Material Analysis, Material Characterization
High-performance instruments for analyzing material properties.
Historical objects stand as testimony to our cultural past. They speak of personalities, of nations – indeed, of humanity. The most important task in saving cultural assets is preserving this heritage. To do so, these pieces of art and everyday items must be carefully examined and researched.
In the textile industry, consumer protection plays an important role. Product labels, such as the Oeko-Tex® Standard 100, are an important mark of quality and often a decisive purchasing factor. But to qualify for this desirable certification, manufacturers must produce all components of their products according to the required criteria and ensure compliance with the prescribed limits.
When researching the origin of antique coins, scientists use a variety of information sources. The smelting process or the ores used in minting for example contain information about the origin or the age of the coin. However, one needs to find ways to retrieve this information out of these often precious and rare coins without damaging them. But because coin alloys always contain both light and heavy elements, to gain meaningful results the researchers need a determination method that covers a wide range of elements and employs an efficient measurement routine.
Two substrates, thin film transistor (TFT) arrays and color filters, are common components of liquid crystal display (LCD) panels. Spacers are used to keep the gap between them consistent, so that the liquid crystal material can be injected evenly inside to “do its magic”. The mechanical properties of these spacers exert great influence on the finished display’s robustness and image quality.
In the electronics industry, two-component conformal coatings are often used to minimize current leakage on PCBs and as protection against humidity and other environmental stressors. Because the exact composition of the polymer determines its final mechanical properties, quality control using a reliable measurement technology is mandatory.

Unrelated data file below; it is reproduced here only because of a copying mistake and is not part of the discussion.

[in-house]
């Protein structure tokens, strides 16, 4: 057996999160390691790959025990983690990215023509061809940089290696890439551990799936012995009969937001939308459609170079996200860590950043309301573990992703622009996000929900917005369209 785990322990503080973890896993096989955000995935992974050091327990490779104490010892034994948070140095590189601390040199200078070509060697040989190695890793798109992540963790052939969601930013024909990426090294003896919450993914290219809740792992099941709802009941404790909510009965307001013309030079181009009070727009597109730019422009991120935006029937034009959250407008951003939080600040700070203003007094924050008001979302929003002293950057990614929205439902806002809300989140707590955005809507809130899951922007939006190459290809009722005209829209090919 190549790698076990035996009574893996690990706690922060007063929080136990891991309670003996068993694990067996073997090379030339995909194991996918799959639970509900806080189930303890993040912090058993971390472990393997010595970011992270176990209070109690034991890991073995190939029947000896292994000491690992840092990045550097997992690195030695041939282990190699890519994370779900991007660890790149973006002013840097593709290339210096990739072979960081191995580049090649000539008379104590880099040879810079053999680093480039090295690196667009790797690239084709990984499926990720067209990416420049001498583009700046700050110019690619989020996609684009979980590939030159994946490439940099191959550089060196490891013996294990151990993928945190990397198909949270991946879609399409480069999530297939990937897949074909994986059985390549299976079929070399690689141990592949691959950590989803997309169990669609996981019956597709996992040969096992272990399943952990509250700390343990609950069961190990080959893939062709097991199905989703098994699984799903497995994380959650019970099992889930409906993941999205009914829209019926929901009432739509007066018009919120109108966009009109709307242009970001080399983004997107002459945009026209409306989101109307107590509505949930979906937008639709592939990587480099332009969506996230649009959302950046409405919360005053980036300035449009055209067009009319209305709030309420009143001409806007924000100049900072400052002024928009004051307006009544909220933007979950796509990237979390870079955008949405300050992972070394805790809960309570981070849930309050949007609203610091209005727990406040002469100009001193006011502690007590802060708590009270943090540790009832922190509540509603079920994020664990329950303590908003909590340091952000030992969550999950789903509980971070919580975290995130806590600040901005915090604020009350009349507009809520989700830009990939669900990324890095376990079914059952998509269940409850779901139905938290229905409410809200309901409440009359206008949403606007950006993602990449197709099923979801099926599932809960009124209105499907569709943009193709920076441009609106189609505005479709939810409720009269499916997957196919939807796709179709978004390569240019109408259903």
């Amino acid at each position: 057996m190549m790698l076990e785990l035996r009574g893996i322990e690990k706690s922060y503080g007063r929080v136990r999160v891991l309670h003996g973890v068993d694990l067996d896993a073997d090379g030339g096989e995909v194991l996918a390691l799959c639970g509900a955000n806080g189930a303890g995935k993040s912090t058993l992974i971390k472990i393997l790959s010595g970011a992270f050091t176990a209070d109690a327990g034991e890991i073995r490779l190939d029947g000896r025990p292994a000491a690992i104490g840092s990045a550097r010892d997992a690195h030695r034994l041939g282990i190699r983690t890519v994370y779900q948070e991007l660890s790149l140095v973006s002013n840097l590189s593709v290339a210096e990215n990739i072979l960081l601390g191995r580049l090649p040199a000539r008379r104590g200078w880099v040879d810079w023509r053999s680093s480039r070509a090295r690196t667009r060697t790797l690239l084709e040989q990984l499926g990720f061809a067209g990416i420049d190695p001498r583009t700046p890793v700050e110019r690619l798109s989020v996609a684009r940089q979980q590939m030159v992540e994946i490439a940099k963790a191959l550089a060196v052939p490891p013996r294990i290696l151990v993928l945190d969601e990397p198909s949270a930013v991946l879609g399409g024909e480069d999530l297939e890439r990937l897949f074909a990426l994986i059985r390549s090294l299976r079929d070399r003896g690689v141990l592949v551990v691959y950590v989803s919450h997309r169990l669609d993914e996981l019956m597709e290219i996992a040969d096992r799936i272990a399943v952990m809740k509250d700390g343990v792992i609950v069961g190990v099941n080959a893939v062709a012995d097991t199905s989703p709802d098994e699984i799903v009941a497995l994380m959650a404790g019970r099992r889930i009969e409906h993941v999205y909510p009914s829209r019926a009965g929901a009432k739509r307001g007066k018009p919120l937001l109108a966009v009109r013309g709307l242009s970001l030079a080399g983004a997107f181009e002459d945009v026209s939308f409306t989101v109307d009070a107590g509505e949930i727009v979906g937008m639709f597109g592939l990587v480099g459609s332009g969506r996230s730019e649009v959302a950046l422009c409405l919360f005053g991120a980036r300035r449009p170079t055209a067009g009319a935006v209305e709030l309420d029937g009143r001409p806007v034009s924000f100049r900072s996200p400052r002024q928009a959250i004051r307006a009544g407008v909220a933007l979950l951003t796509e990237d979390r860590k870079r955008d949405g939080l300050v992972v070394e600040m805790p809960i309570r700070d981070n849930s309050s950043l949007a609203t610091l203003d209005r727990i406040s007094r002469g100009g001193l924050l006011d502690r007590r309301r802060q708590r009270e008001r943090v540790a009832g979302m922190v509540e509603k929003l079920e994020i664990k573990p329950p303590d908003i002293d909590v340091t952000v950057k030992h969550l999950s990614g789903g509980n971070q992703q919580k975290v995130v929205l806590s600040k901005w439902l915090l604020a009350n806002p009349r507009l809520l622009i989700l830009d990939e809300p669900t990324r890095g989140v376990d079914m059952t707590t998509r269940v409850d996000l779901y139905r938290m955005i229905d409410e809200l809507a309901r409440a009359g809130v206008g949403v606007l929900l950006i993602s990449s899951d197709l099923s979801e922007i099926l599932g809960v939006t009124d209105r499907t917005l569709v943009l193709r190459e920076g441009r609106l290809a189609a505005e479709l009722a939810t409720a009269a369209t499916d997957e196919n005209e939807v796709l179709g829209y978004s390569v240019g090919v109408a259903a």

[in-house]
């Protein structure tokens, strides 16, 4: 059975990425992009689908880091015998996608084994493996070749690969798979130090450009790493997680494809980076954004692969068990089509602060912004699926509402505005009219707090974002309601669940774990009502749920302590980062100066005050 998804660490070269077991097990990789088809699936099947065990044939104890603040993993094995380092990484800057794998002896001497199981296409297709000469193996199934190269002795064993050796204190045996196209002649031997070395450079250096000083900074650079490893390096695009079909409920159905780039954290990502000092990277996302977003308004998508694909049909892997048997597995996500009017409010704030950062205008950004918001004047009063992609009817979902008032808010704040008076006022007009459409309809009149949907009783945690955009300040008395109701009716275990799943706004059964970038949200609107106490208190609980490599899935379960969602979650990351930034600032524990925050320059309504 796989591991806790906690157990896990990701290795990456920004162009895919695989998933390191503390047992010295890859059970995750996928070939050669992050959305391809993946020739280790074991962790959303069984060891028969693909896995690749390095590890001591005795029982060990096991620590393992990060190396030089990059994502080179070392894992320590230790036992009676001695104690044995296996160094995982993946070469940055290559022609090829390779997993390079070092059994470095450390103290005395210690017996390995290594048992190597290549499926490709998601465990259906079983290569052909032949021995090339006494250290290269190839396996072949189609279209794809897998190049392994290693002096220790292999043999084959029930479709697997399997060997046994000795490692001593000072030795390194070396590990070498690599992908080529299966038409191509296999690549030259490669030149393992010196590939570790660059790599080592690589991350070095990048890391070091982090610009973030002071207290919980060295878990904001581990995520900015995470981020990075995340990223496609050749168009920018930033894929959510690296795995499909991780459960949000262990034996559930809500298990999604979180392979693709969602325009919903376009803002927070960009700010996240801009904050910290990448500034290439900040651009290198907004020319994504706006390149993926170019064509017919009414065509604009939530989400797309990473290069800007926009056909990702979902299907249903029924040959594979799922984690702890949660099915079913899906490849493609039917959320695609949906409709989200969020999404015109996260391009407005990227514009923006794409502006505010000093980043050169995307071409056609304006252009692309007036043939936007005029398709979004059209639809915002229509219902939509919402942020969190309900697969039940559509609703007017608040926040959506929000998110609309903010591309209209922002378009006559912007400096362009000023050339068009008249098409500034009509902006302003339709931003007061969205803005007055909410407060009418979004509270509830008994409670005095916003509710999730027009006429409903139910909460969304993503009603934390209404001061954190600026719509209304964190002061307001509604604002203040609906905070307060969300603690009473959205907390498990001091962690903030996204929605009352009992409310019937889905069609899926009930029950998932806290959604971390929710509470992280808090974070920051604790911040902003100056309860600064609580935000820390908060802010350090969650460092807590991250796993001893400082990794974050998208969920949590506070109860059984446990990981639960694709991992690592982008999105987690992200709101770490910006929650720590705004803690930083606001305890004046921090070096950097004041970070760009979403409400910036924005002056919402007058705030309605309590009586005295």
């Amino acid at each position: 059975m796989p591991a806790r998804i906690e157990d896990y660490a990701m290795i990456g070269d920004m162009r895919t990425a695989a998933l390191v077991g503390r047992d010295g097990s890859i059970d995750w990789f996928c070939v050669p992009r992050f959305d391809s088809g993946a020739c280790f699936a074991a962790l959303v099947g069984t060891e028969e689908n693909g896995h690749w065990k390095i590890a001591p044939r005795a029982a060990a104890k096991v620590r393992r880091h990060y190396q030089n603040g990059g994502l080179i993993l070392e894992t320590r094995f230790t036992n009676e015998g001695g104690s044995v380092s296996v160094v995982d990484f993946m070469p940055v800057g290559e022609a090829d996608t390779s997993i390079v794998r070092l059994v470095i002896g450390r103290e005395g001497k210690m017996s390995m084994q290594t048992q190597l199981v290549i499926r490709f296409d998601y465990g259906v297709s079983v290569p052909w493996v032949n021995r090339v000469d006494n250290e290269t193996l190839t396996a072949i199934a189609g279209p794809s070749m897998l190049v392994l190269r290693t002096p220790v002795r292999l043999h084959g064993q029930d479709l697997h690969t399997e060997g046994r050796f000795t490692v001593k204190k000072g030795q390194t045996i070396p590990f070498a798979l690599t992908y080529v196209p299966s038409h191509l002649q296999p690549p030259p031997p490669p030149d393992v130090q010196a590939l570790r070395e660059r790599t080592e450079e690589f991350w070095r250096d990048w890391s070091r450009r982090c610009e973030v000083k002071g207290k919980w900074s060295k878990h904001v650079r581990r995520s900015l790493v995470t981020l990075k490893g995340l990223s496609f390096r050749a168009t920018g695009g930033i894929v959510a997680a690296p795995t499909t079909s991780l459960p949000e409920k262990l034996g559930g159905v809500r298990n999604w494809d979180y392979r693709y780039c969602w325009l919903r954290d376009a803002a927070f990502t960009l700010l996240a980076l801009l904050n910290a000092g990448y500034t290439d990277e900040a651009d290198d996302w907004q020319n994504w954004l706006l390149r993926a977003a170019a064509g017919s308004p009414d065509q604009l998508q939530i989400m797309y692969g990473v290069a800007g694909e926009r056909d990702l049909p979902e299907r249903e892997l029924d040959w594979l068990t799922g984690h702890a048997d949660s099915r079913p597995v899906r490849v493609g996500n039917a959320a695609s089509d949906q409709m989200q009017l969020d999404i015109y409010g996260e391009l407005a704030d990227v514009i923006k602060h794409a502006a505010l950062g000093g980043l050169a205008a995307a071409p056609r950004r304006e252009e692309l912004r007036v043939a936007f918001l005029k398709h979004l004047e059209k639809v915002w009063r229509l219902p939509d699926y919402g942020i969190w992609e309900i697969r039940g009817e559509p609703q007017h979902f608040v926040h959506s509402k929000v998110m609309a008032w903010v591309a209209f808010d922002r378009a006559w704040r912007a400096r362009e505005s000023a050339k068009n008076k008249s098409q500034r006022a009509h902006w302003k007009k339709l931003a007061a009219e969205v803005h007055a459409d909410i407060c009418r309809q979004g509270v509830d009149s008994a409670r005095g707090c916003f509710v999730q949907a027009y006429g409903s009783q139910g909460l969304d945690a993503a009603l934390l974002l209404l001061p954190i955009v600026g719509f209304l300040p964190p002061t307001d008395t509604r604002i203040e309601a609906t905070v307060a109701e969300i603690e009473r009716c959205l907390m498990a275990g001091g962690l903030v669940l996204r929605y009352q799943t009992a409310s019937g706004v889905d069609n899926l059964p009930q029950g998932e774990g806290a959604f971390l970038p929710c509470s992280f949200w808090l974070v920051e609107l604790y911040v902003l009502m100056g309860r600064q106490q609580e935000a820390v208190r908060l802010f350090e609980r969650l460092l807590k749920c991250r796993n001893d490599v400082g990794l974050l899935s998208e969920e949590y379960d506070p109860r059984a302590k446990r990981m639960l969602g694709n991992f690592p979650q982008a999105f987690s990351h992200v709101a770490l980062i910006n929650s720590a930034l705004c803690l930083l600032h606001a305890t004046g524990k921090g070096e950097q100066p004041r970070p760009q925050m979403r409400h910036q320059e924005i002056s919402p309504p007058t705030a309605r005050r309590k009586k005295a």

Bathroom fittings are commonly finished with a decorative chromium plating. But what may appear to be a solid metal shower head, for example, is often just a multi-layered metal coating on top of a plastic substrate. To guarantee that the shower head not only look pretty when delivered but even after many years of usage, the thickness of each individual layer must be controlled to ensure quality.
Children’s toys contaminated with traces of heavy metals and other hazardous substances – sometimes in dangerously high concentrations – repeatedly make for alarming headlines. Thus, toy manufacturers are under considerable pressure to prove that their products are free of harmful substances so that they qualify for the appropriate safety labels.
Because articles that come in contact with human skin should be free of harmful materials and allergenic substances, new regulations for consumer protection are in the works to restrict the content of lead (Pb), cadmium (Cd) and other toxic or allergenic elements in fashion jewelery, watch parts, and accessories, as well as in the metal fastenings and ornaments on handbags, wallets or clothing. This analytical challenge requires measuring equipment that can quickly and easily detect even the tiniest amounts of these substances.
It is critical for manufacturers and distributors of many products to be able to detect harmful substances. Various regulations, such as RoHS (Restriction of Hazardous Substances), DIN EN 71 (Safety of Toys Standard) and CPSIA (Consumer Product Safety Improvement Act), specify maximum permissible values, particularly for heavy metals.